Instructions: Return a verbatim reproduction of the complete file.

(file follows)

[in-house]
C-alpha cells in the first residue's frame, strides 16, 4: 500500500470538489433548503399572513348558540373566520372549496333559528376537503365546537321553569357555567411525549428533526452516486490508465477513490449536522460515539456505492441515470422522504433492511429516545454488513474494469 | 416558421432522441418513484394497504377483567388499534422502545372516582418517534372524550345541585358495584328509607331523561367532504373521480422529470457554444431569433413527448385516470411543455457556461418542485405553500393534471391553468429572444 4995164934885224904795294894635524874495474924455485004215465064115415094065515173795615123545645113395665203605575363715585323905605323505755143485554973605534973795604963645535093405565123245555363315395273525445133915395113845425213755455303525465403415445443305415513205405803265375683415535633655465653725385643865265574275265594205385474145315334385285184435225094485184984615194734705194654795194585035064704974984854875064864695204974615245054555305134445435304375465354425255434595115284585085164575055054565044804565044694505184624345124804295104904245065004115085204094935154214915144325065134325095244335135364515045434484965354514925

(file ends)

[in-house]
C-alpha cells in the first residue's frame, strides 16, 4: 500500500470538489433548503399572513348558540373566520372549496333559528376537503365546537321553569357555567411525549428533526452516486490508465477513490449536522460515539456505492441515470422522504433492511429516545454488513474494469 | 416558421432522441418513484394497504377483567388499534422502545372516582418517534372524550345541585358495584328509607331523561367532504373521480422529470457554444431569433413527448385516470411543455457556461418542485405553500393534471391553468429572444 4995164934885224904795294894635524874495474924455485004215465064115415094065515173795615123545645113395665203605575363715585323905605323505755143485554973605534973795604963645535093405565123245555363315395273525445133915395113845425213755455303525465403415445443305415513205405803265375683415535633655465653725385643865265574275265594205385474145315334385285184435225094485184984615194734705194654795194585035064704974984854875064864695204974615245054555305134445435304375465354425255434595115284585085164575055054565044804565044694505184624345124804295104904245065004115085204094935154214915144325065134325095244335135364515045434484965354514925